The Benefits of Yoga in Chemical Dependency Treatment
Without a doubt, treating addiction – whether it’s to drugs, alcohol, tobacco, food, gambling, sex or shopping – is a complex journey of learning to deal with emotions, environment and physical chemistry. The belief of many addiction specialists is that people become addicted to their substance of choice as a coping mechanism, a way of filling an inner void or because they’re looking for spiritual fulfillment.
The practice of yoga can complement conventional chemical dependency treatment by helping to break the cycle of addiction in several positive ways. In fact, a 12-step program and the eight-fold path of yoga practice are very similar in that they both emphasize truth, meditation, surrendering to a higher power and developing self-awareness.
Often stressful situations trigger a person’s desire to engage in addictive behavior. Additionally, a long-term dependency on drugs and alcohol – and the accompanying poor nutrition and lax health care – can significantly impact someone’s physical well being. Just getting used to living a sober life can be a seemingly insurmountable challenge. Because yoga emphasizes willpower and stress-reduction, addicts can learn to regain control over their bodies and their minds to better face temptations or avoid them altogether.
Stanford University Associate Professor of Psychiatry and Behavioral Science Roy King, Ph.D., M.D., has studied the biological impact of yoga on drug abuse. He has noted the correlation between yoga and its ability to inhibit the dopamine surge that addicts get from using – and sometimes the cravings they feel just even thinking about taking drugs. Additionally, King has found that the intense breathing patterns in forms of yoga, such as Kundalini, release the body’s natural pleasure-producing endorphins.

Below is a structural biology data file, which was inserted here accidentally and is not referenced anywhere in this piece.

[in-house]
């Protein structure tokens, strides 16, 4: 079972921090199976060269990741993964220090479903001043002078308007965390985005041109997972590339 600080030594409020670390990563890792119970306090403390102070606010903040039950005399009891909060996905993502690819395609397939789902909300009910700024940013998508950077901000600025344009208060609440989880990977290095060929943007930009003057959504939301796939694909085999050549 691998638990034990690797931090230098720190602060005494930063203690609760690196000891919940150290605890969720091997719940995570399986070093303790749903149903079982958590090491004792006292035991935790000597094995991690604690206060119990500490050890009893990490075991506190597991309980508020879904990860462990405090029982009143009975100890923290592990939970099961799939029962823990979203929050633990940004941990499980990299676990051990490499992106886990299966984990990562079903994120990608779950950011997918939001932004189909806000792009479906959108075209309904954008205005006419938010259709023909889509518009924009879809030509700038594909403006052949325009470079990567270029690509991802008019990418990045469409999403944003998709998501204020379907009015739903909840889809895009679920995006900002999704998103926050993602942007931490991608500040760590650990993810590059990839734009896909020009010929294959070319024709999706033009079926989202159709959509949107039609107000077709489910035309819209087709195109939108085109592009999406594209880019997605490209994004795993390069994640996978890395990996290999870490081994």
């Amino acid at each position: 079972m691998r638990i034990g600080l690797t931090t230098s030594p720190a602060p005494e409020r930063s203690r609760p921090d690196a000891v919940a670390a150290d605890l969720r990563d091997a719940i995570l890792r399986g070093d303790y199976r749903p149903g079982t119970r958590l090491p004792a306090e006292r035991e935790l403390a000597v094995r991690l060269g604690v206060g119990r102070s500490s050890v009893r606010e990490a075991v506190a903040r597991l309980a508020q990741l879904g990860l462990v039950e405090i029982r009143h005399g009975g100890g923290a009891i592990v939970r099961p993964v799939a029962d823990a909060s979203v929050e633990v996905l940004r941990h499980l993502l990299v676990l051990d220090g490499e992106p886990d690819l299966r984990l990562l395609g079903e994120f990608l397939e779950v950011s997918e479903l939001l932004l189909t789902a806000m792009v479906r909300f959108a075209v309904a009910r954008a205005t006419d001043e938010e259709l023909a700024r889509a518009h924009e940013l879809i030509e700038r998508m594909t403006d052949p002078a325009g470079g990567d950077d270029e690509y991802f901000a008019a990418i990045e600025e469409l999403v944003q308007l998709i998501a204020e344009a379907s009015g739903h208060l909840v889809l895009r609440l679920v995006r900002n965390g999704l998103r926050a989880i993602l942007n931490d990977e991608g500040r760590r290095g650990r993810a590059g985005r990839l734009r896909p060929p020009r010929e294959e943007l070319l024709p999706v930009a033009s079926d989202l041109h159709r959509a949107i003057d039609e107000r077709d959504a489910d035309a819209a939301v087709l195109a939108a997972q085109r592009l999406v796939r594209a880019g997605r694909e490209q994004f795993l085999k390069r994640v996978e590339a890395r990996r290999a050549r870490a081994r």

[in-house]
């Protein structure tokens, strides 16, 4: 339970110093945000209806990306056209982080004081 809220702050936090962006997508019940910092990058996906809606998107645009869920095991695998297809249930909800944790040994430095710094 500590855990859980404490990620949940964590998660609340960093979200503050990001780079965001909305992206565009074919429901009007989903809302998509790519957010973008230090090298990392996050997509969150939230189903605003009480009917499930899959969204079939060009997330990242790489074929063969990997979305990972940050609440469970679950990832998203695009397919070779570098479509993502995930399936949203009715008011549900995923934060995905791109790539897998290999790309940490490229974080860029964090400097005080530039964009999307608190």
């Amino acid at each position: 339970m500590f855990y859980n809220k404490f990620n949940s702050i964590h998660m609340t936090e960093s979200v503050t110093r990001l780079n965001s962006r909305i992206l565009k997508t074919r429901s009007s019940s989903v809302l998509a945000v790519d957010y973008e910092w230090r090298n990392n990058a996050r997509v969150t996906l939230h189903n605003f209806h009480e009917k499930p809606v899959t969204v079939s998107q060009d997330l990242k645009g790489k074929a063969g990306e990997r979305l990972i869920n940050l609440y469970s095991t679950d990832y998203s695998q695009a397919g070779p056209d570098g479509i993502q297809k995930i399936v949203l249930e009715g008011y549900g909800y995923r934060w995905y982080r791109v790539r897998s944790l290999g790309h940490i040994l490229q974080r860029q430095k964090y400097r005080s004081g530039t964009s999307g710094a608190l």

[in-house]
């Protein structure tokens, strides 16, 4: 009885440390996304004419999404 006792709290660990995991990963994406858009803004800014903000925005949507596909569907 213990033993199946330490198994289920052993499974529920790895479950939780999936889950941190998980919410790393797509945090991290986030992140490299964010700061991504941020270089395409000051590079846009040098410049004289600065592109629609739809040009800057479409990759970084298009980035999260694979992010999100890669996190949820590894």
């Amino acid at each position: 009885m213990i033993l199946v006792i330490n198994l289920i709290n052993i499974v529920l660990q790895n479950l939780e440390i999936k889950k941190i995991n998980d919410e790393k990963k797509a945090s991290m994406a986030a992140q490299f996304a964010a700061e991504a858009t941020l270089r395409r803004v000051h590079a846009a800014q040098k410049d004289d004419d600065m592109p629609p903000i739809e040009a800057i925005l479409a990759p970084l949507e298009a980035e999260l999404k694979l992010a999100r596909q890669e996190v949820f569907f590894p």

Additionally, those in recovery are strongly encouraged to avoid their old substance-using friends as well as anxiety-producing situations. Beyond building physical strength, spirituality and self-awareness, yoga can help someone with a chemical dependency build sangha, a new, healthy community of friends.
Recovery is a long – often very difficult – process. By incorporating yoga into their recovery practice, people can learn new tools to release stress and connect into their inner strengths.